Practicing to become a better photographer

Practice doesn’t make perfect. What if you’re practicing it wrong? Only perfect practice makes perfect!

I read that quote from Roberto Valenzuela sometime ago and I’ve been thinking about it a lot. So today I would like to share a few thoughts on it.

Practicing is good to improve our skills, but we need to make sure we’re doing it right. I think the best way will be getting to know your camera and lenses very well, so you’ll be able to use the right techniques in all different situations.

Lens: 35mm – Exposure: 1/3800 – Aperture: f/2.8 – ISO: 200

How do you practice your skills?
What I usually do is:

  • Look at lots of pictures on the internet, books and magazines. I try to understand what I like the most on them so I can reproduce those characteristics on my own photography.
  • Go outside of my comfort zone, experimenting different things.
  • Read about photography in blogs and sites, I always learn something.
  • Try to think more in terms of quality than quantity. I like to think about the shot I want to get rather than shooting a dozen of images hoping that at least one will be good.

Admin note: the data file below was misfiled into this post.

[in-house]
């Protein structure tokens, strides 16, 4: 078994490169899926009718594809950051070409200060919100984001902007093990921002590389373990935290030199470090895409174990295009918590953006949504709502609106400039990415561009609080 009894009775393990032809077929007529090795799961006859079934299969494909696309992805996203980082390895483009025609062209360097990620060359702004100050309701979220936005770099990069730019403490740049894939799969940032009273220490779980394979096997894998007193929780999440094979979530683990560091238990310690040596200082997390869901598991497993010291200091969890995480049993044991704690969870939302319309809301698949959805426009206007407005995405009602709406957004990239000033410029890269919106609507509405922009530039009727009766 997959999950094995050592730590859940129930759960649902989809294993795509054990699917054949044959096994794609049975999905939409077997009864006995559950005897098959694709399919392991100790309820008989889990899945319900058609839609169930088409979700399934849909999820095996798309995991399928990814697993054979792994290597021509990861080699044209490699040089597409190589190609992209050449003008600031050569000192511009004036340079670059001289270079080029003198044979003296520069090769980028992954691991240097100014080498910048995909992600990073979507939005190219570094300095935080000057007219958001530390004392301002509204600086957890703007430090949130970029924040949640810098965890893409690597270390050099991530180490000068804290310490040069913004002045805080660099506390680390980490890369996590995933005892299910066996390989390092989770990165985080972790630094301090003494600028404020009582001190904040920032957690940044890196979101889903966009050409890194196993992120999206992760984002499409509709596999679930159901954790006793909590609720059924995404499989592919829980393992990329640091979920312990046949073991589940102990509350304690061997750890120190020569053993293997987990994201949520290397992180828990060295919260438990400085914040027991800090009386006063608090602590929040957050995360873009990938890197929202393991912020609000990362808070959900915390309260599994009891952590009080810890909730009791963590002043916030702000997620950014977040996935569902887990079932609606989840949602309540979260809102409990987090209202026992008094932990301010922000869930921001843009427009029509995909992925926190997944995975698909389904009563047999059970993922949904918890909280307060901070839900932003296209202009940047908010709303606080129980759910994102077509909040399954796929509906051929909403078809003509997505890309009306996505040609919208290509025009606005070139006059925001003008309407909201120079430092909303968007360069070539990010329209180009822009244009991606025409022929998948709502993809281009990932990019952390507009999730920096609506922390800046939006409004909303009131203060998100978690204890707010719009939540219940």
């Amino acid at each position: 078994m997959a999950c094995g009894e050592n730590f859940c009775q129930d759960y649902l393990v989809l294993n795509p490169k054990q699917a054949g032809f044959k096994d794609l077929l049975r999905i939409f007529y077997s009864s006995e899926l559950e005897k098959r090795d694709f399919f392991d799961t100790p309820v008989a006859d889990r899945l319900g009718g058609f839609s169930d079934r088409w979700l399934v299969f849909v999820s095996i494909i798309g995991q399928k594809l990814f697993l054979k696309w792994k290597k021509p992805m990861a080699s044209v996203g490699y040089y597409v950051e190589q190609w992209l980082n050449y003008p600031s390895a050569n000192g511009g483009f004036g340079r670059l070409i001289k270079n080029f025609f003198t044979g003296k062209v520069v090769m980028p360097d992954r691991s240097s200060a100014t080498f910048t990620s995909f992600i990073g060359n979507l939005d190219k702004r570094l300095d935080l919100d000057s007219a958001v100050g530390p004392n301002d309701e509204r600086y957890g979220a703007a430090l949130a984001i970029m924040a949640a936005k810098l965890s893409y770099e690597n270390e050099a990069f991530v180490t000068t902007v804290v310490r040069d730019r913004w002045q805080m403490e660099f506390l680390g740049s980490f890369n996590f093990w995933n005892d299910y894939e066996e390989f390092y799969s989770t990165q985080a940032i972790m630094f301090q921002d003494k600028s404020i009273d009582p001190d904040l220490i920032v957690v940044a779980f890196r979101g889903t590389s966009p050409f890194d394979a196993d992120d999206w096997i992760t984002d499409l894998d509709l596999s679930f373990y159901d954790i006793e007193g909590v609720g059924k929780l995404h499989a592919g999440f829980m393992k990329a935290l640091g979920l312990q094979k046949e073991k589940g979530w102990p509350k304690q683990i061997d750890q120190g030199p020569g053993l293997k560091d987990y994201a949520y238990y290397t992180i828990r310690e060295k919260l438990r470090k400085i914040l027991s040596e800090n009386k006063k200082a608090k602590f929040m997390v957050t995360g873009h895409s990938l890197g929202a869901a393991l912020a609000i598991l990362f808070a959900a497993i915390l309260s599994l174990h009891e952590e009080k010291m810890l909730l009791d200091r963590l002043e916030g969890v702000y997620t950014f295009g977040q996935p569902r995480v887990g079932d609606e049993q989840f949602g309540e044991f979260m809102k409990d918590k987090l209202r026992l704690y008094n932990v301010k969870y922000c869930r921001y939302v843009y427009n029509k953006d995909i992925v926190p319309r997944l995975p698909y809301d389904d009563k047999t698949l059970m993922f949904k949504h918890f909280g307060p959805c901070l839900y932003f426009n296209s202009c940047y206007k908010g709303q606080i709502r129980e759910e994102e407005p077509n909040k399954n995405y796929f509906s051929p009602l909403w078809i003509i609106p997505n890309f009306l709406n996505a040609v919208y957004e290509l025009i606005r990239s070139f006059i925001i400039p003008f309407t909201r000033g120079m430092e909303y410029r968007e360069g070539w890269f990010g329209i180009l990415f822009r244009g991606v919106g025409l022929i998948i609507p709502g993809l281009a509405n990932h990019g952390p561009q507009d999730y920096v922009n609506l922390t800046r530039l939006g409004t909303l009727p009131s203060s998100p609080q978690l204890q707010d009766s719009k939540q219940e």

• Attend some online workshops and seminars, it’s always good to hear it from the pros!
  • And of course, share my photos here so I can get feedback. That’s also part of the practicing process, right?
Lens: 35mm – Exposure: 1/4000 – Aperture: f/2.8 – ISO: 200

A few things I would like to do to improve my practicing:
– Read the manual of my camera!
– Start using a notebook to write down sudden ideas and inspirations.
– Use friends as models.
– Do workshops in my area and meet more people that share the same passion.

Lens: 35mm – Exposure: 1/2500 – Aperture: f/2.8 – ISO: 200

One last quote that I heard on CreativeLive’s workshop about Lighting Essentials that I think relates with the above:
“Imitate. Assimilate. Innovate.” by Don Giannatti.

6 thoughts on “Practicing to become a better photographer”

    1. We found that place by chance after getting lost in Venice’s neighborhoods 😉


  1. exactly!I found that you need to have a good tutor in order to have a good learning curve! youtube gurus, books, workshops or just a tête-à-tête. and then: shoot,shoot!
    great photos there 😉


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